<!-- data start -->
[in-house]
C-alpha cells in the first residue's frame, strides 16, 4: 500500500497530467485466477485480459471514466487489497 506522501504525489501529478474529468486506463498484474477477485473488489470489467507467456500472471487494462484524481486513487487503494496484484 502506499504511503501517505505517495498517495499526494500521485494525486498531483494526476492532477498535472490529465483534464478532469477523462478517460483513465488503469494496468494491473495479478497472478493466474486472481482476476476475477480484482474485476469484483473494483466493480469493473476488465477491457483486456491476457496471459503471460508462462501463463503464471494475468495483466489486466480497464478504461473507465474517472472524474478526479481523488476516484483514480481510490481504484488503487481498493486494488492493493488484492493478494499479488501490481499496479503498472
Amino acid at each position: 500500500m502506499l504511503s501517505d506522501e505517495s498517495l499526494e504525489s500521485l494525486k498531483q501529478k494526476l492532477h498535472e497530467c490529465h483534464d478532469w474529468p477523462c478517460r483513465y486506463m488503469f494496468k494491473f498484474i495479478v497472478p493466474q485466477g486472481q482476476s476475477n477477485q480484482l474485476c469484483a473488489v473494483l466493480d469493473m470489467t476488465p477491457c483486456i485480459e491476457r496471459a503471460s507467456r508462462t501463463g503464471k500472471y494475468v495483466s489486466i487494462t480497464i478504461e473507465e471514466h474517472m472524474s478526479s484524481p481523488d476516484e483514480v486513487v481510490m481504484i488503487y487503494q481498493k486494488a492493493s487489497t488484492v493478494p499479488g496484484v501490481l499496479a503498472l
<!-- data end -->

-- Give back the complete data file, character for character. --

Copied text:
[in-house]
C-alpha cells in the first residue's frame, strides 16, 4: 500500500497530467485466477485480459471514466487489497 506522501504525489501529478474529468486506463498484474477477485473488489470489467507467456500472471487494462484524481486513487487503494496484484 502506499504511503501517505505517495498517495499526494500521485494525486498531483494526476492532477498535472490529465483534464478532469477523462478517460483513465488503469494496468494491473495479478497472478493466474486472481482476476476475477480484482474485476469484483473494483466493480469493473476488465477491457483486456491476457496471459503471460508462462501463463503464471494475468495483466489486466480497464478504461473507465474517472472524474478526479481523488476516484483514480481510490481504484488503487481498493486494488492493493488484492493478494499479488501490481499496479503498472
Amino acid at each position: 500500500m502506499l504511503s501517505d506522501e505517495s498517495l499526494e504525489s500521485l494525486k498531483q501529478k494526476l492532477h498535472e497530467c490529465h483534464d478532469w474529468p477523462c478517460r483513465y486506463m488503469f494496468k494491473f498484474i495479478v497472478p493466474q485466477g486472481q482476476s476475477n477477485q480484482l474485476c469484483a473488489v473494483l466493480d469493473m470489467t476488465p477491457c483486456i485480459e491476457r496471459a503471460s507467456r508462462t501463463g503464471k500472471y494475468v495483466s489486466i487494462t480497464i478504461e473507465e471514466h474517472m472524474s478526479s484524481p481523488d476516484e483514480v486513487v481510490m481504484i488503487y487503494q481498493k486494488a492493493s487489497t488484492v493478494p499479488g496484484v501490481l499496479a503498472l